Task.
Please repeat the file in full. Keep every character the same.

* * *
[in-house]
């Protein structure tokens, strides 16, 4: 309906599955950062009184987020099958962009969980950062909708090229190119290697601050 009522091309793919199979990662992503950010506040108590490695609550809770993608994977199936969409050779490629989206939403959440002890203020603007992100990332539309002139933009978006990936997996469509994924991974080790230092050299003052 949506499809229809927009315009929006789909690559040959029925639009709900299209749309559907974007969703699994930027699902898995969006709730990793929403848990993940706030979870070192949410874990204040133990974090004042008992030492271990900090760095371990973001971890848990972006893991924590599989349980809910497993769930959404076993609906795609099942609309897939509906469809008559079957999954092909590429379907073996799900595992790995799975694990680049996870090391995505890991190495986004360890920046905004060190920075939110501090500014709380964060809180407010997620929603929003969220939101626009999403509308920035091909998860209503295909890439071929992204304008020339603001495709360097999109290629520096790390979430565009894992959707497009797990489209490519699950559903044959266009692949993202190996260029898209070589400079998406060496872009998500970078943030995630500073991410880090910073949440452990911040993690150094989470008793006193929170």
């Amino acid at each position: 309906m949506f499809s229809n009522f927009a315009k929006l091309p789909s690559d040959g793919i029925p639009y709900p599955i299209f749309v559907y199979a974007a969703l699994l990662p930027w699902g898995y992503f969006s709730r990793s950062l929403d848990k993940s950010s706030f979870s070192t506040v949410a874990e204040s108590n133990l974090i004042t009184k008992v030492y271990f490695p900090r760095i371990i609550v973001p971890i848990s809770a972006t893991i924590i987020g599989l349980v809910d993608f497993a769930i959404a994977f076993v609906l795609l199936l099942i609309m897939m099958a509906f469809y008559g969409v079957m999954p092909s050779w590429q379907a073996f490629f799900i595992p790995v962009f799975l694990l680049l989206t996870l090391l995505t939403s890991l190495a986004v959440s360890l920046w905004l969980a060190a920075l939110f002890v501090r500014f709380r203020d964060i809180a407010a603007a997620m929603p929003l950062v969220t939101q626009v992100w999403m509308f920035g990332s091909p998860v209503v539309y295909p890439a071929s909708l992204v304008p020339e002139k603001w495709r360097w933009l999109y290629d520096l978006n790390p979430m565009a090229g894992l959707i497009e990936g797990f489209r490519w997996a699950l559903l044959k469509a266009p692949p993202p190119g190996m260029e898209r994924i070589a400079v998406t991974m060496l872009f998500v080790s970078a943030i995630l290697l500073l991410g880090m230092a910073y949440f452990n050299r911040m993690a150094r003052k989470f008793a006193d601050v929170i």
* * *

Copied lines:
[in-house]
């Protein structure tokens, strides 16, 4: 309906599955950062009184987020099958962009969980950062909708090229190119290697601050 009522091309793919199979990662992503950010506040108590490695609550809770993608994977199936969409050779490629989206939403959440002890203020603007992100990332539309002139933009978006990936997996469509994924991974080790230092050299003052 949506499809229809927009315009929006789909690559040959029925639009709900299209749309559907974007969703699994930027699902898995969006709730990793929403848990993940706030979870070192949410874990204040133990974090004042008992030492271990900090760095371990973001971890848990972006893991924590599989349980809910497993769930959404076993609906795609099942609309897939509906469809008559079957999954092909590429379907073996799900595992790995799975694990680049996870090391995505890991190495986004360890920046905004060190920075939110501090500014709380964060809180407010997620929603929003969220939101626009999403509308920035091909998860209503295909890439071929992204304008020339603001495709360097999109290629520096790390979430565009894992959707497009797990489209490519699950559903044959266009692949993202190996260029898209070589400079998406060496872009998500970078943030995630500073991410880090910073949440452990911040993690150094989470008793006193929170």
């Amino acid at each position: 309906m949506f499809s229809n009522f927009a315009k929006l091309p789909s690559d040959g793919i029925p639009y709900p599955i299209f749309v559907y199979a974007a969703l699994l990662p930027w699902g898995y992503f969006s709730r990793s950062l929403d848990k993940s950010s706030f979870s070192t506040v949410a874990e204040s108590n133990l974090i004042t009184k008992v030492y271990f490695p900090r760095i371990i609550v973001p971890i848990s809770a972006t893991i924590i987020g599989l349980v809910d993608f497993a769930i959404a994977f076993v609906l795609l199936l099942i609309m897939m099958a509906f469809y008559g969409v079957m999954p092909s050779w590429q379907a073996f490629f799900i595992p790995v962009f799975l694990l680049l989206t996870l090391l995505t939403s890991l190495a986004v959440s360890l920046w905004l969980a060190a920075l939110f002890v501090r500014f709380r203020d964060i809180a407010a603007a997620m929603p929003l950062v969220t939101q626009v992100w999403m509308f920035g990332s091909p998860v209503v539309y295909p890439a071929s909708l992204v304008p020339e002139k603001w495709r360097w933009l999109y290629d520096l978006n790390p979430m565009a090229g894992l959707i497009e990936g797990f489209r490519w997996a699950l559903l044959k469509a266009p692949p993202p190119g190996m260029e898209r994924i070589a400079v998406t991974m060496l872009f998500v080790s970078a943030i995630l290697l500073l991410g880090m230092a910073y949440f452990n050299r911040m993690a150094r003052k989470f008793a006193d601050v929170i």